April 2009
Volume 50, Issue 13
Free
ARVO Annual Meeting Abstract  |   April 2009
Treating Wet AMD With Verteporfin PDT in Triple or Double Combination Therapy: Results of Two Visudyne® Registry Databases
Author Affiliations & Notes
  • K. W. Small
    Ophthalmology, Molecular Insight, LLC, Los Angeles, California
  • R. Silva-Garcia
    Ophthalmology, Molecular Insight, LLC, Los Angeles, California
  • Registry Investigator Groups
    Ophthalmology, Molecular Insight, LLC, Los Angeles, California
  • Footnotes
    Commercial Relationships  K.W. Small, KWS, R; R. Silva-Garcia, None.
  • Footnotes
    Support  None.
Investigative Ophthalmology & Visual Science April 2009, Vol.50, 1925. doi:https://doi.org/
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      K. W. Small, R. Silva-Garcia, Registry Investigator Groups; Treating Wet AMD With Verteporfin PDT in Triple or Double Combination Therapy: Results of Two Visudyne® Registry Databases. Invest. Ophthalmol. Vis. Sci. 2009;50(13):1925. doi: https://doi.org/.

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      © ARVO (1962-2015); The Authors (2016-present)

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Abstract

Purpose: : To assess real-world treatment outcomes of verteporfin PDT (vPDT) as double (with an anti-VEGF agent) or triple (with an anti-VEGF agent plus a corticosteroid) therapy in patients with CNV due to AMD. Results from these registries may provide a basis for further investigations to address questions such as: does vPDT combined with an anti-VEGF antibody (with or without steroid treatment) provide a visual acuity (VA) benefit similar to monthly ranibizumab, with acceptable safety, but with fewer treatments?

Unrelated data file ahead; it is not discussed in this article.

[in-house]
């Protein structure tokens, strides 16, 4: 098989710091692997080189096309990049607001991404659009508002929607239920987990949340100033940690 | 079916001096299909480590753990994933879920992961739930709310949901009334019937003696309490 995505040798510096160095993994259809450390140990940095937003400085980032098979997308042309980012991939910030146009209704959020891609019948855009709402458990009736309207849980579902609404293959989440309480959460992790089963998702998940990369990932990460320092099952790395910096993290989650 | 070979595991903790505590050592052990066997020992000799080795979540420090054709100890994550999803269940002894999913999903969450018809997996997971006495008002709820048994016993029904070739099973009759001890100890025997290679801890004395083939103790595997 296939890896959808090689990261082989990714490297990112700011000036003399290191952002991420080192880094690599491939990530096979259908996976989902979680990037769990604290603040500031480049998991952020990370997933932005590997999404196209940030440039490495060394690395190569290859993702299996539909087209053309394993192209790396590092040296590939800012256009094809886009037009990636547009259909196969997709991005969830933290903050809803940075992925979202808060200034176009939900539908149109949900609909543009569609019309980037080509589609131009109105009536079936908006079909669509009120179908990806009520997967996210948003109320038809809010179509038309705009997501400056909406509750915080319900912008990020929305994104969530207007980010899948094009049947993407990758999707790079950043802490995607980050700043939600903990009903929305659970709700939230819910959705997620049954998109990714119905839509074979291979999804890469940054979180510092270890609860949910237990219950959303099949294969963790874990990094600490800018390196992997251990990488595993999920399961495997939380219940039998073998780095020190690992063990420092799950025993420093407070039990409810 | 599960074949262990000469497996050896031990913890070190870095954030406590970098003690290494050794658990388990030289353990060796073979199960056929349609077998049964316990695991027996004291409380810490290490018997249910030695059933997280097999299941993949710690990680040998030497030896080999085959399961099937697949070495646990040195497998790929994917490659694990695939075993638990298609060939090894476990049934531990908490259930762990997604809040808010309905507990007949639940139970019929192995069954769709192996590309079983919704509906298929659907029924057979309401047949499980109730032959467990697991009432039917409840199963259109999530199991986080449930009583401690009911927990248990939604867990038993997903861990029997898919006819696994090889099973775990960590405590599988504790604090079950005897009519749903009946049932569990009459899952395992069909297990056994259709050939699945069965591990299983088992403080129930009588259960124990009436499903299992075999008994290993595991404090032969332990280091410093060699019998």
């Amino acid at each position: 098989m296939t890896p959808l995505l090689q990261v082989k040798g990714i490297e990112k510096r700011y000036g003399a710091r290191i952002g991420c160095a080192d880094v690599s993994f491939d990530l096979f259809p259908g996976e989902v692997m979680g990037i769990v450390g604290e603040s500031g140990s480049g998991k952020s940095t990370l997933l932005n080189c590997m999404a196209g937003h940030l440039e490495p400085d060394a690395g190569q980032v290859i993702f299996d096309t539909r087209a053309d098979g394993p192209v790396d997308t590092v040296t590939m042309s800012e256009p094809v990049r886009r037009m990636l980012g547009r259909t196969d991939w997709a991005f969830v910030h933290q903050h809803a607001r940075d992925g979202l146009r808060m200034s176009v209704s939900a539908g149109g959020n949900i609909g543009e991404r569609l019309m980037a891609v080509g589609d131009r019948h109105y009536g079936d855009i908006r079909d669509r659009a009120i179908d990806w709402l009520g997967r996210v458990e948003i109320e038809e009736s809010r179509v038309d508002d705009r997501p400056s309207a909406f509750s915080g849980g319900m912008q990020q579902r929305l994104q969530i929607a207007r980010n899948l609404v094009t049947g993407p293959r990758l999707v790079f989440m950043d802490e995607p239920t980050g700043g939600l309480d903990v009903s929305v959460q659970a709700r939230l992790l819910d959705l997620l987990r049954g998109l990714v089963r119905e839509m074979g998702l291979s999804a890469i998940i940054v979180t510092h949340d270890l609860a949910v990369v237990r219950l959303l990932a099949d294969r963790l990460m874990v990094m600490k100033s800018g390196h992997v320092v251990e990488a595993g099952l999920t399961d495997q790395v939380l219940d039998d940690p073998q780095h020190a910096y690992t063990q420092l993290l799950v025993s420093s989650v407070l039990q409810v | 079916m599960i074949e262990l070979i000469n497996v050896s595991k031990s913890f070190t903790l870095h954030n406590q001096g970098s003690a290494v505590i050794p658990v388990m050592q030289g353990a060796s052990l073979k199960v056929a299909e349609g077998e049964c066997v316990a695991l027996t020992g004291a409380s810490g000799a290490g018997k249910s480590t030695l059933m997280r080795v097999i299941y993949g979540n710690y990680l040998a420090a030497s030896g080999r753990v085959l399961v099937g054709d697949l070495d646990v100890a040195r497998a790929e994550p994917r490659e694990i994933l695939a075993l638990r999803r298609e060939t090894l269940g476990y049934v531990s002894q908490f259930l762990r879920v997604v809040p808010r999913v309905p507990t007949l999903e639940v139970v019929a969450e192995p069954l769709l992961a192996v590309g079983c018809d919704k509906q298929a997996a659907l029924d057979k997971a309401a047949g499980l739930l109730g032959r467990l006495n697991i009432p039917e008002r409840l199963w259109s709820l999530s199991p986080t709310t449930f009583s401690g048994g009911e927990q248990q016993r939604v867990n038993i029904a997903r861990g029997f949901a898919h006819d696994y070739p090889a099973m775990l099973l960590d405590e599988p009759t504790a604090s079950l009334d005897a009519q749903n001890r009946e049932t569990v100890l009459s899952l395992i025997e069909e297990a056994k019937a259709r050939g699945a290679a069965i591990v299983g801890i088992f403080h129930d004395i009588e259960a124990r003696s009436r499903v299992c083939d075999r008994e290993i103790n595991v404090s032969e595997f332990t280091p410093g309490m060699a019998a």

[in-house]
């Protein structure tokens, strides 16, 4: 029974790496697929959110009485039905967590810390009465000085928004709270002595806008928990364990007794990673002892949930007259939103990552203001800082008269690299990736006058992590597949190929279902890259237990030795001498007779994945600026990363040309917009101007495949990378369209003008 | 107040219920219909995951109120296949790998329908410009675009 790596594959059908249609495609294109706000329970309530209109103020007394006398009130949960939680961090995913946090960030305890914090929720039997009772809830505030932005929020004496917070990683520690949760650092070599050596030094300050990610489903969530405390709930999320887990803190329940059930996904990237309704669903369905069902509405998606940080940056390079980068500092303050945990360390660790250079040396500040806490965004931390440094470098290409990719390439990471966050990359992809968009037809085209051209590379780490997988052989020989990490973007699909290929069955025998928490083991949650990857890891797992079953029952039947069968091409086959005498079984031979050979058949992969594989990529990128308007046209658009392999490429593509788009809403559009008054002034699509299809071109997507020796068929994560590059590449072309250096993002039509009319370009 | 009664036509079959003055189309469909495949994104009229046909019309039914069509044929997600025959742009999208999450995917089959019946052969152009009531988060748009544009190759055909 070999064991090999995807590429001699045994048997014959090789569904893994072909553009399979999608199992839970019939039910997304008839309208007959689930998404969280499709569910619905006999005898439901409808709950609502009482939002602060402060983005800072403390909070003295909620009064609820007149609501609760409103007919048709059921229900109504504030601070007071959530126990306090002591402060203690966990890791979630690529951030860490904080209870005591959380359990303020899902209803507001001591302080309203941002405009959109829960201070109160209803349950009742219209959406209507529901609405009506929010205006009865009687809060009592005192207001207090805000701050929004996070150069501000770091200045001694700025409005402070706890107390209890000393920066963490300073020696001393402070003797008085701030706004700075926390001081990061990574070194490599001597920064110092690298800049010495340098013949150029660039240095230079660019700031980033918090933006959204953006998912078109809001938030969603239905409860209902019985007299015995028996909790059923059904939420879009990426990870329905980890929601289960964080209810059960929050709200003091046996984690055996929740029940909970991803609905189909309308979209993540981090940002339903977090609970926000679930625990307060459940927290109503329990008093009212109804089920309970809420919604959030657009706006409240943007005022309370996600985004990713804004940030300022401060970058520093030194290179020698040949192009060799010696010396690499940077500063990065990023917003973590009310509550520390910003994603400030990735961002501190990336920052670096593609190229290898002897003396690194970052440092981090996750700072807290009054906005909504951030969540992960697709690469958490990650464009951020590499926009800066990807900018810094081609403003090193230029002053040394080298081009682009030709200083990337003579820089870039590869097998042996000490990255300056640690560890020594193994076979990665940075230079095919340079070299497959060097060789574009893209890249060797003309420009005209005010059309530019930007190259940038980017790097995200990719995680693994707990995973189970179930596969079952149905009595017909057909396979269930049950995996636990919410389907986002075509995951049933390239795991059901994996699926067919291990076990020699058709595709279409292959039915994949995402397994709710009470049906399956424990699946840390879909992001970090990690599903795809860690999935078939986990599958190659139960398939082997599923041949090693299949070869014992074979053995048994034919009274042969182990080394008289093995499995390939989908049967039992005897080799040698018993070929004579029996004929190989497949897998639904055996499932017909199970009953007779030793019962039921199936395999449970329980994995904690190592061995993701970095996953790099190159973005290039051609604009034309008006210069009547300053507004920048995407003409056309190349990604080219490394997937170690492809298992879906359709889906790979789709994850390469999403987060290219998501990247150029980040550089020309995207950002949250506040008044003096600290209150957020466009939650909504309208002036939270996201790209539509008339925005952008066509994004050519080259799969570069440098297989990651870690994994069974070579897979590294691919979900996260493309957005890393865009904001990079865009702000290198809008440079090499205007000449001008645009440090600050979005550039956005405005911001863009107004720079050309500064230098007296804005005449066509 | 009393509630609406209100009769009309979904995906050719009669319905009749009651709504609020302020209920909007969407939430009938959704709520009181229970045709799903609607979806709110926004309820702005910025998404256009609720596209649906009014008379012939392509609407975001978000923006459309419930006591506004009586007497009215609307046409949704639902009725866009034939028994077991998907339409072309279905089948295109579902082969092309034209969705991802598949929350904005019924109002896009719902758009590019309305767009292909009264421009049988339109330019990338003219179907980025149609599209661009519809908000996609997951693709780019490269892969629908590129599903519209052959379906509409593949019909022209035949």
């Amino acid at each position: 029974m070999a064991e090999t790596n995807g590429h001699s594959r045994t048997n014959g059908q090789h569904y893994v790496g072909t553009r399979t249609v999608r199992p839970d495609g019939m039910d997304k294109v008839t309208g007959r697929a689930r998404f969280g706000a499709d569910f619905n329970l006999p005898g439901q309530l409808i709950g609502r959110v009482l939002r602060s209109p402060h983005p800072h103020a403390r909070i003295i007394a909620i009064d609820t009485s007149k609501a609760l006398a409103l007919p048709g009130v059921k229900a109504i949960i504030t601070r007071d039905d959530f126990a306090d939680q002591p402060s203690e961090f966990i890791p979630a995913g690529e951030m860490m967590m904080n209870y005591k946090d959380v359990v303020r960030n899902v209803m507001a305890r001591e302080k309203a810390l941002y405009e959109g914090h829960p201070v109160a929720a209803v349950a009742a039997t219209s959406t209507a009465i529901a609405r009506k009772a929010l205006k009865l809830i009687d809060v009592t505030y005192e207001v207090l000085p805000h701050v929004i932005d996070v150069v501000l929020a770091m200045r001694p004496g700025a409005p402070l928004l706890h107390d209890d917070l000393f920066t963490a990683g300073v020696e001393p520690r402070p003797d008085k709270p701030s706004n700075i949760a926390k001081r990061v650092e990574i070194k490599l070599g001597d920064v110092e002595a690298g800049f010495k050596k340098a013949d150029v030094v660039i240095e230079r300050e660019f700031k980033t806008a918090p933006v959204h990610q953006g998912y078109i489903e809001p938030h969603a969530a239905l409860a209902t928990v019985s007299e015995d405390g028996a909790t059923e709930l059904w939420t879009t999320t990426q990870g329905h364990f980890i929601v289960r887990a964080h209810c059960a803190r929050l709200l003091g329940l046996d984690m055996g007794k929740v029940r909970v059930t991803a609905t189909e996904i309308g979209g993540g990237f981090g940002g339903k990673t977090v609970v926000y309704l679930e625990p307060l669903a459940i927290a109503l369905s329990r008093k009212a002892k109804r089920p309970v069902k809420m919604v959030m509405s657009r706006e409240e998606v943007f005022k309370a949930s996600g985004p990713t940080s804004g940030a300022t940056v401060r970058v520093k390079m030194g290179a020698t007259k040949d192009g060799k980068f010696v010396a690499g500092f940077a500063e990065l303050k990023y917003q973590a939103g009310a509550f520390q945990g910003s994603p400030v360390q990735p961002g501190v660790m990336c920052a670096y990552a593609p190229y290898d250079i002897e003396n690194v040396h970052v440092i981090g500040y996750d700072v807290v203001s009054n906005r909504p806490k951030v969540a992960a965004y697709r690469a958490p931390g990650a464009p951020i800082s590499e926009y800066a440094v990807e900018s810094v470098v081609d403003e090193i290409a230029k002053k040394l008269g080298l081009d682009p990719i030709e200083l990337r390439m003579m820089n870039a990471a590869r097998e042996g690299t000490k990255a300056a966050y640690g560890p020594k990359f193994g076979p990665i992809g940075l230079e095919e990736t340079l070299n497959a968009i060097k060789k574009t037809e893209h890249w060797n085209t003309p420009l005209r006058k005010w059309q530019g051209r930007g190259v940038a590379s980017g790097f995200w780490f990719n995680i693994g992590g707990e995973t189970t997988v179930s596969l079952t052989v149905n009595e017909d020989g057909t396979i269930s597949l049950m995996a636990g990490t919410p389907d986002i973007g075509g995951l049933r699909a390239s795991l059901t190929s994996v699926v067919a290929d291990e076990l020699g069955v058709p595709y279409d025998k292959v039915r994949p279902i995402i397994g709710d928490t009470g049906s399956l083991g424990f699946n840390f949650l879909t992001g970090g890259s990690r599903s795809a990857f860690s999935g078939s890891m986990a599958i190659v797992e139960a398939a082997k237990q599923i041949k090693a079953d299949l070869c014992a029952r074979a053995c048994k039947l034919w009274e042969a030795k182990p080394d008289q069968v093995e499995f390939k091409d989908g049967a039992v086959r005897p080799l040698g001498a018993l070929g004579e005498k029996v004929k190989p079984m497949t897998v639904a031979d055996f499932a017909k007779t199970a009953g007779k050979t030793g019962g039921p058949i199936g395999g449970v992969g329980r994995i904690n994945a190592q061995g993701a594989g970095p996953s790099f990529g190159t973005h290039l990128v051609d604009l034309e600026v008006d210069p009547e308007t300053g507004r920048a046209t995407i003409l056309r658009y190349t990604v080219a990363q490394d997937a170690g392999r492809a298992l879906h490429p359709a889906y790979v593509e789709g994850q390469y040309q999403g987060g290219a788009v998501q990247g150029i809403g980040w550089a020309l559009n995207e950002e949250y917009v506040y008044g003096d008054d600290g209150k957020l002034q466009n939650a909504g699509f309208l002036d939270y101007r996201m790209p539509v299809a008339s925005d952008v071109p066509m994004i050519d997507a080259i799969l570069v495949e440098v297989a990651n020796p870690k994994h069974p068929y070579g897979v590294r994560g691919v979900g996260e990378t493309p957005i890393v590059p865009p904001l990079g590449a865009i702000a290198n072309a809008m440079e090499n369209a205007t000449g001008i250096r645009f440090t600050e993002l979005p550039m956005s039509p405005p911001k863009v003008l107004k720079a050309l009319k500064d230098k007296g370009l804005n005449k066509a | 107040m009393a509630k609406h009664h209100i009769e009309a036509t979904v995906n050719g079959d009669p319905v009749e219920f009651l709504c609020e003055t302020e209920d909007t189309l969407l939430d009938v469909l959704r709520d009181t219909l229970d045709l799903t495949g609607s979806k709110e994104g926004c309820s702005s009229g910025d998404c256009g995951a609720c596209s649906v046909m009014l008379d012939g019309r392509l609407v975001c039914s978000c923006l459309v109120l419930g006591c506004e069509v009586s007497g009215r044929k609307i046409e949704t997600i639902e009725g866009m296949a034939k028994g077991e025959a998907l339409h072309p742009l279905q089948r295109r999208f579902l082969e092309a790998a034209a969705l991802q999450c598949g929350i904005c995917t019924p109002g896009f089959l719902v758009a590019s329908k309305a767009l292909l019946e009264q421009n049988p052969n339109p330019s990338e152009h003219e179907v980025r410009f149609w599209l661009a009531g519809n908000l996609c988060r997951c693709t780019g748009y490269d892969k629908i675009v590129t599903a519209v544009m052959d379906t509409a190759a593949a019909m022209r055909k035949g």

Methods: : Retrospective analysis of data from 2 registries. Registry 1: patients received bevacizumab within ±14 days of vPDT. Registry 2: patients received either (1) ranibizumab within ±14 days of vPDT, or (2) vPDT combined with ranibizumab or bevacizumab and a corticosteroid, where all 3 components were delivered within 14 days of each other. Physicians entered data into secure Web-accessed databases. Inclusion criteria: prior treatment of subfoveal CNV due to AMD administered at least once as described. Follow-up data: visual acuity (VA) assessment, dilated ocular examination, intraocular pressure check, serious adverse event reporting, and additional treatment(s), if any.

Results: : In Registry 1 and 2, respectively, 1073 and 539 patients had at least 6 months of follow-up, and patients had mean baseline VA of 0.967 logMAR (20/185) and 0.928 logMAR (20/170). A mean of 0.6 and 0.4 vPDT retreatments and 2.2 and 2.0 anti-VEGF retreatments were given over a mean follow-up period of 15.0 and 11.2 months, respectively. By 12 months of follow-up, patients gained a mean VA of 6.0 letters (n=701) and 5.7 letters (n=248), respectively. In the 2 registries combined, 11 ocular and 36 non-ocular serious adverse events were reported as of April 2008. Most events (42/47, 89%) were judged by investigators as not related to any treatment, while 4 of the ocular events were judged related to bevacizumab treatment alone and 1 ocular event was judged related to both PDT and bevacizumab treatment.

Conclusions: : Results from the over 1600 patients in these registries provide preliminary support that vPDT combined with an anti-VEGF agent (with or without corticosteroid treatment) appears to provide a VA benefit similar to monthly ranibizumab, with acceptable safety, but requiringfewer retreatments. Randomized controlled trials are underway that may answer questions raised by these analyses.

Keywords: age-related macular degeneration • photodynamic therapy 
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